Rug is the backbone of Atomist’s features. Atomist is about automating away all the distractions from writing and operating great software. Rug provides the tools and infrastructure to make complete automation a reality. The model that underpins Rug helps you automate common tasks and react to changes in your development ecosystem.
The Rug ecosystem includes a programming model, runtime, test runner, and package manager. The Rug programming model is expressed as TypeScript module interfaces and classes. The Rug runtime runs as a service, accessible from any Slack that has invited the Atomist Bot (try it in Atomist Community Slack). There’s also the Rug CLI for local use, essential for Rug development.
Rug is a medium for code that modifies code. Rug helps developers automate development. When a coding task is common, tedious, nit picky, or hard to remember how to do correctly, there is value in encoding how it’s done, instead of performing the typing every time. Not only does the automation reduce mistakes, it serves as documentation for the process.
Automating your development tasks¶
It is said that good developers are lazy and like to automate their work. However, the tools to drive that automation have been somewhat sparse and crude when we consider the sheer complexity of projects nowadays.
Triggering an automated response¶
In some cases, a response to a system event should be automated so the team can focus on the things that require human attention.
In Rug, this is achieved through event handlers.
Triggering a human decision¶
Automation is fantastic but humans are the sole judges. Atomist gives you the power to implement new skills that can be triggered by a team member at when needed.
In Rug, this is achieved through command handlers.
Creating new projects¶
In a world of rapidly evolving software, creating new projects has become a task performed much more often than in the past. Meanwhile, the complexity of projects has grown dramatically with configuration required for logging, CI, dependency management…
It appears clear that automating the generation of projects is a prime for any team willing to move fast but with repeatable quality.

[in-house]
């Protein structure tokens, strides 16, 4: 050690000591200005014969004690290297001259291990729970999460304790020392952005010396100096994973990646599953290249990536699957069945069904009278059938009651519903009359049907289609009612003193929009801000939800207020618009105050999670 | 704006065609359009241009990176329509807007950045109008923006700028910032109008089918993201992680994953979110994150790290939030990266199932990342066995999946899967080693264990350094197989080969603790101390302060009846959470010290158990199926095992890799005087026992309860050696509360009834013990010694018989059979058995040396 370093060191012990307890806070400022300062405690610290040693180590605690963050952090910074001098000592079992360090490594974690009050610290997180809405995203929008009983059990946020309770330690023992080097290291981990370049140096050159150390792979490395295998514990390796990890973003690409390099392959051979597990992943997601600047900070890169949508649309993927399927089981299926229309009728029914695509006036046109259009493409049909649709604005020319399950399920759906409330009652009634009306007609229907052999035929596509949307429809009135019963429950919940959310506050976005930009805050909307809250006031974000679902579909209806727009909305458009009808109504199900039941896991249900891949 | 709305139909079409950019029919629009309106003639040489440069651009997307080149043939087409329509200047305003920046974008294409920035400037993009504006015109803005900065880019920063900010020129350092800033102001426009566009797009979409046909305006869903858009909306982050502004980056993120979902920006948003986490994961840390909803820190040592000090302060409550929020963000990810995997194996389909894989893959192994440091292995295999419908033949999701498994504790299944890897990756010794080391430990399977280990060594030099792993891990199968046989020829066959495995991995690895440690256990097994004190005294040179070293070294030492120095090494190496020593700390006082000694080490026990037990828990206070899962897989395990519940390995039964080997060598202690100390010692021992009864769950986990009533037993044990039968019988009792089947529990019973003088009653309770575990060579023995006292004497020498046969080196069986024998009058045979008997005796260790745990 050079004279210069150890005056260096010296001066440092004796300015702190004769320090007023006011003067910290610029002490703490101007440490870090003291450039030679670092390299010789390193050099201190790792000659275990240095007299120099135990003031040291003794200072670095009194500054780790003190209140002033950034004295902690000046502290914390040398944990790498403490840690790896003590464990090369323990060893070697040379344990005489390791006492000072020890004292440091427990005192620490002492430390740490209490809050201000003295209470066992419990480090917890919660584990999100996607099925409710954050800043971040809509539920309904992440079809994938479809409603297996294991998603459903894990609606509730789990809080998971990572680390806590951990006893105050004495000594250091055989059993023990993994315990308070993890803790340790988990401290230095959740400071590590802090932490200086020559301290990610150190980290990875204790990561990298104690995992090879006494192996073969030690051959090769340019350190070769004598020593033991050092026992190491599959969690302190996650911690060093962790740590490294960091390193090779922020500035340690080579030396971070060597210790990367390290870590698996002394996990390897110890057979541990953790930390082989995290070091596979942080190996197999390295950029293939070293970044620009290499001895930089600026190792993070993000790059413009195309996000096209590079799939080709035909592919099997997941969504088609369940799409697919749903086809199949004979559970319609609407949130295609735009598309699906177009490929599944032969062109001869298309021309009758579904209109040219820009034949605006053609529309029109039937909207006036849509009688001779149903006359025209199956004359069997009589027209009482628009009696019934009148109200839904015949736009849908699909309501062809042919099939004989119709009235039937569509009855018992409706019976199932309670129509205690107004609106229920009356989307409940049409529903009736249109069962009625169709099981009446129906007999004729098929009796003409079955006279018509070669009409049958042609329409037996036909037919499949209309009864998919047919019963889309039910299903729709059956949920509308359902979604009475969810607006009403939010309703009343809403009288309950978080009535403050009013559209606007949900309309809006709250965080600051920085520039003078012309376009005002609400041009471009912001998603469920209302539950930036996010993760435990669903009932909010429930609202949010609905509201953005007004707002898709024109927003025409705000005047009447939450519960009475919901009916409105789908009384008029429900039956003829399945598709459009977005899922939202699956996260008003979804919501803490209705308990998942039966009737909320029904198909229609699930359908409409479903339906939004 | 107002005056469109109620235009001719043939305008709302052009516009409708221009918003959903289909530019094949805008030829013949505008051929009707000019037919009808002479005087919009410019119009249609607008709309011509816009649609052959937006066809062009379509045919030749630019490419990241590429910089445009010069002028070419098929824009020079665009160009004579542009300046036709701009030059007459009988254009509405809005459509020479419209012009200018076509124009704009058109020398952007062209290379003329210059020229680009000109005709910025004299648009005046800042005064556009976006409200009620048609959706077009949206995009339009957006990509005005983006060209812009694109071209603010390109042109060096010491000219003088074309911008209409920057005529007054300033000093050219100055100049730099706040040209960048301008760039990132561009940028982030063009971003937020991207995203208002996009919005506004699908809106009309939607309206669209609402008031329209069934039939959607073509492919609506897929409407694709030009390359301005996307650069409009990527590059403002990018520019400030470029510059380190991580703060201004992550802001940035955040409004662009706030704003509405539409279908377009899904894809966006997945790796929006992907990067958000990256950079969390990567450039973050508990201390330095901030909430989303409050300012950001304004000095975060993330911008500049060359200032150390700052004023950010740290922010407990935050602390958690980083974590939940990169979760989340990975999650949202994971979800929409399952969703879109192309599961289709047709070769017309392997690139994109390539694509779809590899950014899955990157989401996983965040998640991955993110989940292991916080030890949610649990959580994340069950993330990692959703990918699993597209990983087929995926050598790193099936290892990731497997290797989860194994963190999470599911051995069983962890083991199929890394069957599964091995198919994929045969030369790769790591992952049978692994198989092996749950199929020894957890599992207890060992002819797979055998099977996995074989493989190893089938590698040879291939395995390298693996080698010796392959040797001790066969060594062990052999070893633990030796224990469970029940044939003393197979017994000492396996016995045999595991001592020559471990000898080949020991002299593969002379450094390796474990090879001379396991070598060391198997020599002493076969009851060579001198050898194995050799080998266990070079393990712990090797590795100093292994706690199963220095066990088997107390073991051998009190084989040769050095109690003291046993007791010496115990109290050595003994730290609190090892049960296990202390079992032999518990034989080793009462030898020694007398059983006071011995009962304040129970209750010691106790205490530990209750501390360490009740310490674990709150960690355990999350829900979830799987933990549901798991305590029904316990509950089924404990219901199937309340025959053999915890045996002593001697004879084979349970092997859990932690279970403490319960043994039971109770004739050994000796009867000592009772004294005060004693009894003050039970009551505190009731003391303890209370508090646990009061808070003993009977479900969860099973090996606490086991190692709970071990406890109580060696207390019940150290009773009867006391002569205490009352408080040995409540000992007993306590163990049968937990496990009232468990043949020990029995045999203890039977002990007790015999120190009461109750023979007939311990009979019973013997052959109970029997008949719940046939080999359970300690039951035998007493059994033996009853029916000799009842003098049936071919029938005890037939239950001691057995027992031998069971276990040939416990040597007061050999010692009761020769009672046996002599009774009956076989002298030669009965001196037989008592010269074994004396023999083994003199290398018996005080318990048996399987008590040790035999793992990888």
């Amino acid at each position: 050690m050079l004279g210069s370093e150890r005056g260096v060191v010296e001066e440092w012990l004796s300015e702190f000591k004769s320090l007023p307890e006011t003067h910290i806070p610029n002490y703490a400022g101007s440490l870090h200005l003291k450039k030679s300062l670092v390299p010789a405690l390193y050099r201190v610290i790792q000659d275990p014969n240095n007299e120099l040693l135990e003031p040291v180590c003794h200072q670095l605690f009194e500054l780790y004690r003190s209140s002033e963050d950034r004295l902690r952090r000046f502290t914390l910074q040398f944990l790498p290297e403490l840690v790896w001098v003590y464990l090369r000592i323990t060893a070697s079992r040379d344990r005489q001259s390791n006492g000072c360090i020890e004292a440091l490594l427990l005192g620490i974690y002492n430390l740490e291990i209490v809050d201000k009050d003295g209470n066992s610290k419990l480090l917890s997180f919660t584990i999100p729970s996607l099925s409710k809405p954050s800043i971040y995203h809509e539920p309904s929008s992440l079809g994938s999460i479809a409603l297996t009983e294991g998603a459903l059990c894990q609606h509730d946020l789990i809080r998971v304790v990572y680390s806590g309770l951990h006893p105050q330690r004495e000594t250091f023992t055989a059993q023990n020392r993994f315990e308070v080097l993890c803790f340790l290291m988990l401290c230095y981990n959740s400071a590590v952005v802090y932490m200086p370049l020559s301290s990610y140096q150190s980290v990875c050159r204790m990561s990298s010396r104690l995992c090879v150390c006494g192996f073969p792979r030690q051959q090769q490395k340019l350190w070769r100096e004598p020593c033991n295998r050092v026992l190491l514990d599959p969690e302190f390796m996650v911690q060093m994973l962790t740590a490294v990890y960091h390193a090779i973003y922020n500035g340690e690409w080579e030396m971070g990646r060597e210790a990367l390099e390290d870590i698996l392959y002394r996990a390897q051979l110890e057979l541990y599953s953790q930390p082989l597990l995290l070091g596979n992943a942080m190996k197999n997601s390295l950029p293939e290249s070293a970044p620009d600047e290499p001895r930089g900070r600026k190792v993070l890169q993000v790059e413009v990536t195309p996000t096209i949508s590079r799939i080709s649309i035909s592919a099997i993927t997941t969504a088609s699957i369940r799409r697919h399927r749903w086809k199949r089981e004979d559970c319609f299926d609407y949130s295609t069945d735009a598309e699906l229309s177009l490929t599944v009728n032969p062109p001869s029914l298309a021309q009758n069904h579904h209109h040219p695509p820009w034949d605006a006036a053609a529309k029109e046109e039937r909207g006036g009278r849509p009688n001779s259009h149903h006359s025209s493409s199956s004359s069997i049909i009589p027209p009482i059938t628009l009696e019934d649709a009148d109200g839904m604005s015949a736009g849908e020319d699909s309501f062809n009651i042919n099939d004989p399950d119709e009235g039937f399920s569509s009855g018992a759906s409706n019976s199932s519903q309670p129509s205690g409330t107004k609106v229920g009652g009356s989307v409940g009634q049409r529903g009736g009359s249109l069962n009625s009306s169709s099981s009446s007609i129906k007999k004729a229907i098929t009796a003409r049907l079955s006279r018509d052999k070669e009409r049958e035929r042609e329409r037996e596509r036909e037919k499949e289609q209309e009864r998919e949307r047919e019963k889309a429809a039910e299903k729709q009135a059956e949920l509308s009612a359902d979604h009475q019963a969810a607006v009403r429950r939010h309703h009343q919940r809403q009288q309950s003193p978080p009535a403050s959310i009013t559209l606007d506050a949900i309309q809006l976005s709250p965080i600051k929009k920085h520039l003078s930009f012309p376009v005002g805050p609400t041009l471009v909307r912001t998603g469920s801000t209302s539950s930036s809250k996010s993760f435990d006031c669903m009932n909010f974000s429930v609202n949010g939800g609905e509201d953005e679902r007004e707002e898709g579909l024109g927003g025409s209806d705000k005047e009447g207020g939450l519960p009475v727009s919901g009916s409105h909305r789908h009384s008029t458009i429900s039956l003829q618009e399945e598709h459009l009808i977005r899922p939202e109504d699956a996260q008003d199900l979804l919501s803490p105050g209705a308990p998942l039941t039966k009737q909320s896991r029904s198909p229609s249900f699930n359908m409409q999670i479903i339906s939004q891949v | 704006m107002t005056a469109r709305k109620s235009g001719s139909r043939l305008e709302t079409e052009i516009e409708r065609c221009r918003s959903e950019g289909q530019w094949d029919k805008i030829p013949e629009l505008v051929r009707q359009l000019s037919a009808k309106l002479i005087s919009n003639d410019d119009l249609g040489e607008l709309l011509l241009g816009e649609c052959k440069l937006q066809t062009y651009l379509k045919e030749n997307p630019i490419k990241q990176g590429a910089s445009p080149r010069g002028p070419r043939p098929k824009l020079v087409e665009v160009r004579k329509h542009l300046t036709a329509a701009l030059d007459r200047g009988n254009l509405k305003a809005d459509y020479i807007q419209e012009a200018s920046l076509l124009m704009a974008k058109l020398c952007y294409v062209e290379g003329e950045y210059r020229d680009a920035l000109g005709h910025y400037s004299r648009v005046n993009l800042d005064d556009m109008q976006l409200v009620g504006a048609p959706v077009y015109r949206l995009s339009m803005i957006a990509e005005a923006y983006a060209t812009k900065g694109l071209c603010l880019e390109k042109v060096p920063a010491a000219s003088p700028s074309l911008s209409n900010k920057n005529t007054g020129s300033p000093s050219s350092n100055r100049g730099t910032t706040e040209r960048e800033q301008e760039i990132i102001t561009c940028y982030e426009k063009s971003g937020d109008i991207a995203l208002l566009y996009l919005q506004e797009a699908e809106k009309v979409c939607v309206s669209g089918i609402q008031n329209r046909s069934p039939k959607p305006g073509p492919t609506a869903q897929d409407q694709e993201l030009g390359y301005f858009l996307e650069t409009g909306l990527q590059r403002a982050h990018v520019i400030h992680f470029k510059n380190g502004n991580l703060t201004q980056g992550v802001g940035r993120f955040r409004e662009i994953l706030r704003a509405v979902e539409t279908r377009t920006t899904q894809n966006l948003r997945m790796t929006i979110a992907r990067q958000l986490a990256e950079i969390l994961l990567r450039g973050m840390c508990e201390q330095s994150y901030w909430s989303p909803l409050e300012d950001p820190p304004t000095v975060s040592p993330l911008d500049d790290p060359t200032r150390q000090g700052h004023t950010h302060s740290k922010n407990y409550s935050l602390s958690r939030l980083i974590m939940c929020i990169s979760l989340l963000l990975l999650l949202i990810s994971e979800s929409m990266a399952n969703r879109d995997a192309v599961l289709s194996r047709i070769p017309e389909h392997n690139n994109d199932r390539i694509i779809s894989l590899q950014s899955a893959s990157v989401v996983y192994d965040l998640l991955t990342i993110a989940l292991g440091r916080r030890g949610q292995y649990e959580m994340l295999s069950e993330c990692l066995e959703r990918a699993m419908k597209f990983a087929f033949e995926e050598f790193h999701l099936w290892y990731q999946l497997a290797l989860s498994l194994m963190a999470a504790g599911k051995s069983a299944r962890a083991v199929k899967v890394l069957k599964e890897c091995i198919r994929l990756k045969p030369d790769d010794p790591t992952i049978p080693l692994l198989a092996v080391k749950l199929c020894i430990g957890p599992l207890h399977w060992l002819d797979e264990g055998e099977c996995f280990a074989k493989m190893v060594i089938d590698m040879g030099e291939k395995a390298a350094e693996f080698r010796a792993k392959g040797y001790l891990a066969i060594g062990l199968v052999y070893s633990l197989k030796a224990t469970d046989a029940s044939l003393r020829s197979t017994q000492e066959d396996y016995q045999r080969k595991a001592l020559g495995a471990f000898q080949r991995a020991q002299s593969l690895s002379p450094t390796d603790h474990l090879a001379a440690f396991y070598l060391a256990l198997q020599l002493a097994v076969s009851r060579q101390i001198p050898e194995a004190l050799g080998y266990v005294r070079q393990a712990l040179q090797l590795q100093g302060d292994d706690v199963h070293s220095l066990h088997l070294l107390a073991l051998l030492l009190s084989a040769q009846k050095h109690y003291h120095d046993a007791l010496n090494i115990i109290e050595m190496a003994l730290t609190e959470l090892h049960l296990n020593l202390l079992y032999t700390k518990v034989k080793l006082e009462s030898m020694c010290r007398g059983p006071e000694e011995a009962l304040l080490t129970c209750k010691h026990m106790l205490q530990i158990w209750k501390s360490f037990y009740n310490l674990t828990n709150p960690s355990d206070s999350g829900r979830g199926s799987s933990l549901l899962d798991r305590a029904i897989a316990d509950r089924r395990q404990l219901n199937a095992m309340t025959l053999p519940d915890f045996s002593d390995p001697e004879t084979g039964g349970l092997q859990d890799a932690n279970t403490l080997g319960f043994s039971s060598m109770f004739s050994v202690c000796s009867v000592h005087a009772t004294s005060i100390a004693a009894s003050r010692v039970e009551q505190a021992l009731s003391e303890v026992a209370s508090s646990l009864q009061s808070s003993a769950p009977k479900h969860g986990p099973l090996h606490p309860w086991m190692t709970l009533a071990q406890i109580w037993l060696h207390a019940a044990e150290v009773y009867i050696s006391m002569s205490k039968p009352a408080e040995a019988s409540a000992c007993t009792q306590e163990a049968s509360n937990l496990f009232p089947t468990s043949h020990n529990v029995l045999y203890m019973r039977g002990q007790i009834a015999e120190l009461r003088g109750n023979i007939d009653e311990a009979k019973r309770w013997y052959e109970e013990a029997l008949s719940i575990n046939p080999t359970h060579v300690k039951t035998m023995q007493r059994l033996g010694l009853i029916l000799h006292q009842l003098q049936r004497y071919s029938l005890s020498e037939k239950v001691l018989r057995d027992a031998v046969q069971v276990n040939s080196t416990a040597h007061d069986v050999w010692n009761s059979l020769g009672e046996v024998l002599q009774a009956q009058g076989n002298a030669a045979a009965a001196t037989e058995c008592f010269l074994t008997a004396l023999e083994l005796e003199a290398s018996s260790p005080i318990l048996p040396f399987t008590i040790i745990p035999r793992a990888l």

In Rug, this is achieved through generators.
Automating the creation of projects is a great step forward but it cannot stop there. There are tasks that are repeated on a daily basis and doing them manually can be error prone, not to mention rather boring. Let’s not forget that code quickly becomes legacy that nobody knows really about any longer.
Automating those changes is an asset for any developer who wishes to focus on delivering great software without wasting time in mundane tasks.
In Rug, this is achieved through editors.
What does using Rug in your team look like in practice? Here are just a few examples.
- Helping technical leads to guide development teams in best practices on various technologies from initial project creation through to the full lifecycle of a project
- Safely applying and evaluating new technologies to existing projects
- Helping open source project owners to guide their users on how to start out with, and continuously update and evolve, the software based on their work.
- Helping to apply best-practice tools and techniques from the microservices toolbox
In recent years, the DevOps trend has shown us that concerns about software does not stop once it has been delivered. Software exists thanks to those who designed and developed it but thrives thanks to those who operate it. At Atomist, we believe those two sides live in the same world and more must be done to unite them. Atomist brings everything together through event-driven development.
A common setup today is as follows:
- A project’s source code lives in GitHub
- A project is automatically built and tested in a CI service
- A project is usually automatically delivered in a forge somewhere
- A project may even be deployed automatically in an environment
- A project is then operated, monitored, and cared for in that environment for users to enjoy
- Issues are created
During all those phases, a massive amount of events were triggered: a commit was pushed, a build succeeded or failed, the project was deployed, the service failed in production…
Atomist believes that all these events bring all the team members as one. However, not all events may not be able relevant to a team at a given time. Moreover, it seems appropriate to think that we should also automate the response to some of those events. This is why the Rug programming model has a holistic view of development and operation, allowing automation or user intervention at every step.